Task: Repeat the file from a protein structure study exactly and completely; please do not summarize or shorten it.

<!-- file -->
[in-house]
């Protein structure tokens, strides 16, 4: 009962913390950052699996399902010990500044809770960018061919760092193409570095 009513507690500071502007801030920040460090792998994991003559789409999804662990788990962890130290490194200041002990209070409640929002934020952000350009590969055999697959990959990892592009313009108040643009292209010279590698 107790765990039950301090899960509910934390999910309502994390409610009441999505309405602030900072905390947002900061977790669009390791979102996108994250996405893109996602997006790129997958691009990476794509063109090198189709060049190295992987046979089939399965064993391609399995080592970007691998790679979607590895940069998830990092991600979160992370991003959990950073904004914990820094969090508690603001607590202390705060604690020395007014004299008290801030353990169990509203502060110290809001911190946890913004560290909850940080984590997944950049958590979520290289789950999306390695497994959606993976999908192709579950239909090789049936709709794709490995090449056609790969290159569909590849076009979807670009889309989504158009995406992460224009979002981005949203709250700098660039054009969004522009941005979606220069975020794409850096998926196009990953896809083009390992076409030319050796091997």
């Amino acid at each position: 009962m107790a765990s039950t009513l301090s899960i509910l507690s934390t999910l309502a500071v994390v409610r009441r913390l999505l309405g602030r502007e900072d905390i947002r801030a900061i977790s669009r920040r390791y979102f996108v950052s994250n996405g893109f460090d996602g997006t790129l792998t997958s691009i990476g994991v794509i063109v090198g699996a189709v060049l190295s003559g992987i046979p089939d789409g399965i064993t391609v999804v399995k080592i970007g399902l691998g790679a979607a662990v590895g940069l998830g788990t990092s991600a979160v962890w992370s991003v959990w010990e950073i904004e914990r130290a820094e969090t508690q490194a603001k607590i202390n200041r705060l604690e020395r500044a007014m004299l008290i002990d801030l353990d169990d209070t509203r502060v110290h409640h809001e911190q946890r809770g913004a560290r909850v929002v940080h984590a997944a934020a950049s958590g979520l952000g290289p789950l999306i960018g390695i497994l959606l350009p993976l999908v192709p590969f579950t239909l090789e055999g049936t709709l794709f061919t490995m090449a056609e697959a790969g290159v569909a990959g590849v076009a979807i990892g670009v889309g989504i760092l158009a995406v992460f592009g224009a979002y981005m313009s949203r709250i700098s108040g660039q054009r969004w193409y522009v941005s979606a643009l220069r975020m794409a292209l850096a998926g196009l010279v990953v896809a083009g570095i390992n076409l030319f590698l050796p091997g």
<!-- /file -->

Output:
[in-house]
């Protein structure tokens, strides 16, 4: 009962913390950052699996399902010990500044809770960018061919760092193409570095 009513507690500071502007801030920040460090792998994991003559789409999804662990788990962890130290490194200041002990209070409640929002934020952000350009590969055999697959990959990892592009313009108040643009292209010279590698 107790765990039950301090899960509910934390999910309502994390409610009441999505309405602030900072905390947002900061977790669009390791979102996108994250996405893109996602997006790129997958691009990476794509063109090198189709060049190295992987046979089939399965064993391609399995080592970007691998790679979607590895940069998830990092991600979160992370991003959990950073904004914990820094969090508690603001607590202390705060604690020395007014004299008290801030353990169990509203502060110290809001911190946890913004560290909850940080984590997944950049958590979520290289789950999306390695497994959606993976999908192709579950239909090789049936709709794709490995090449056609790969290159569909590849076009979807670009889309989504158009995406992460224009979002981005949203709250700098660039054009969004522009941005979606220069975020794409850096998926196009990953896809083009390992076409030319050796091997």
């Amino acid at each position: 009962m107790a765990s039950t009513l301090s899960i509910l507690s934390t999910l309502a500071v994390v409610r009441r913390l999505l309405g602030r502007e900072d905390i947002r801030a900061i977790s669009r920040r390791y979102f996108v950052s994250n996405g893109f460090d996602g997006t790129l792998t997958s691009i990476g994991v794509i063109v090198g699996a189709v060049l190295s003559g992987i046979p089939d789409g399965i064993t391609v999804v399995k080592i970007g399902l691998g790679a979607a662990v590895g940069l998830g788990t990092s991600a979160v962890w992370s991003v959990w010990e950073i904004e914990r130290a820094e969090t508690q490194a603001k607590i202390n200041r705060l604690e020395r500044a007014m004299l008290i002990d801030l353990d169990d209070t509203r502060v110290h409640h809001e911190q946890r809770g913004a560290r909850v929002v940080h984590a997944a934020a950049s958590g979520l952000g290289p789950l999306i960018g390695i497994l959606l350009p993976l999908v192709p590969f579950t239909l090789e055999g049936t709709l794709f061919t490995m090449a056609e697959a790969g290159v569909a990959g590849v076009a979807i990892g670009v889309g989504i760092l158009a995406v992460f592009g224009a979002y981005m313009s949203r709250i700098s108040g660039q054009r969004w193409y522009v941005s979606a643009l220069r975020m794409a292209l850096a998926g196009l010279v990953v896809a083009g570095i390992n076409l030319f590698l050796p091997g």